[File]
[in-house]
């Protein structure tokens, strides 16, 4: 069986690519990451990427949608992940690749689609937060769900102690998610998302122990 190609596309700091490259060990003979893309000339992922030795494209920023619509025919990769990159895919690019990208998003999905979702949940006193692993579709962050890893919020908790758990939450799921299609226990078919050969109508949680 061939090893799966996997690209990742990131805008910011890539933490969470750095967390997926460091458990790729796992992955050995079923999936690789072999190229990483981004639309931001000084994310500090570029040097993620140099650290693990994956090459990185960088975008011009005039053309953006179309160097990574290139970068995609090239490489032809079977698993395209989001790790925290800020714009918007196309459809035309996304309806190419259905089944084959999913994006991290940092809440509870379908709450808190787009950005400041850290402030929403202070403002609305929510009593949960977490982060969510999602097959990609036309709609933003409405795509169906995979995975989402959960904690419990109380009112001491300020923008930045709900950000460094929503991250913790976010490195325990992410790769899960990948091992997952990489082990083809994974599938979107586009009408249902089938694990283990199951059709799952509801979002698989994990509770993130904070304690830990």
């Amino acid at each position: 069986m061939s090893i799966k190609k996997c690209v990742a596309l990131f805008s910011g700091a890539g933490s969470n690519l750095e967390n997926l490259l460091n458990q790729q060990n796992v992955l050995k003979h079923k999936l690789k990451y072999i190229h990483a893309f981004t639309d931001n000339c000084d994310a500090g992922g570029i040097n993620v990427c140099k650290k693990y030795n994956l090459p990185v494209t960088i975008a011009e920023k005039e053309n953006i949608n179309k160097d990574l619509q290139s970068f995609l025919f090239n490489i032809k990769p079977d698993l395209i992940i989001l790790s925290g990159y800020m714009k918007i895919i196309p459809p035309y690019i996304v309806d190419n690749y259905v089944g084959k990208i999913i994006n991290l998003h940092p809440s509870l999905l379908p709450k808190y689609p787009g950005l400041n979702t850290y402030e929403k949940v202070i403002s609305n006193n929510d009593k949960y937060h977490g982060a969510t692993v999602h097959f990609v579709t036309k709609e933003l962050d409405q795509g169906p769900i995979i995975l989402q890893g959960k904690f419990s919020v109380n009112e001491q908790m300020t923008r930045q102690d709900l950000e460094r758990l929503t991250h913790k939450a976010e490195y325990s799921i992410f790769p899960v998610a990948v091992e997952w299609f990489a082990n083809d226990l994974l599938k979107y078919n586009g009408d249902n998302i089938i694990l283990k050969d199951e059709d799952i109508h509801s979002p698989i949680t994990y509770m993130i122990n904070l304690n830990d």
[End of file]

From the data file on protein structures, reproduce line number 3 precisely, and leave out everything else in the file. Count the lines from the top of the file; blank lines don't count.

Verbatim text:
């Amino acid at each position: 069986m061939s090893i799966k190609k996997c690209v990742a596309l990131f805008s910011g700091a890539g933490s969470n690519l750095e967390n997926l490259l460091n458990q790729q060990n796992v992955l050995k003979h079923k999936l690789k990451y072999i190229h990483a893309f981004t639309d931001n000339c000084d994310a500090g992922g570029i040097n993620v990427c140099k650290k693990y030795n994956l090459p990185v494209t960088i975008a011009e920023k005039e053309n953006i949608n179309k160097d990574l619509q290139s970068f995609l025919f090239n490489i032809k990769p079977d698993l395209i992940i989001l790790s925290g990159y800020m714009k918007i895919i196309p459809p035309y690019i996304v309806d190419n690749y259905v089944g084959k990208i999913i994006n991290l998003h940092p809440s509870l999905l379908p709450k808190y689609p787009g950005l400041n979702t850290y402030e929403k949940v202070i403002s609305n006193n929510d009593k949960y937060h977490g982060a969510t692993v999602h097959f990609v579709t036309k709609e933003l962050d409405q795509g169906p769900i995979i995975l989402q890893g959960k904690f419990s919020v109380n009112e001491q908790m300020t923008r930045q102690d709900l950000e460094r758990l929503t991250h913790k939450a976010e490195y325990s799921i992410f790769p899960v998610a990948v091992e997952w299609f990489a082990n083809d226990l994974l599938k979107y078919n586009g009408d249902n998302i089938i694990l283990k050969d199951e059709d799952i109508h509801s979002p698989i949680t994990y509770m993130i122990n904070l304690n830990d």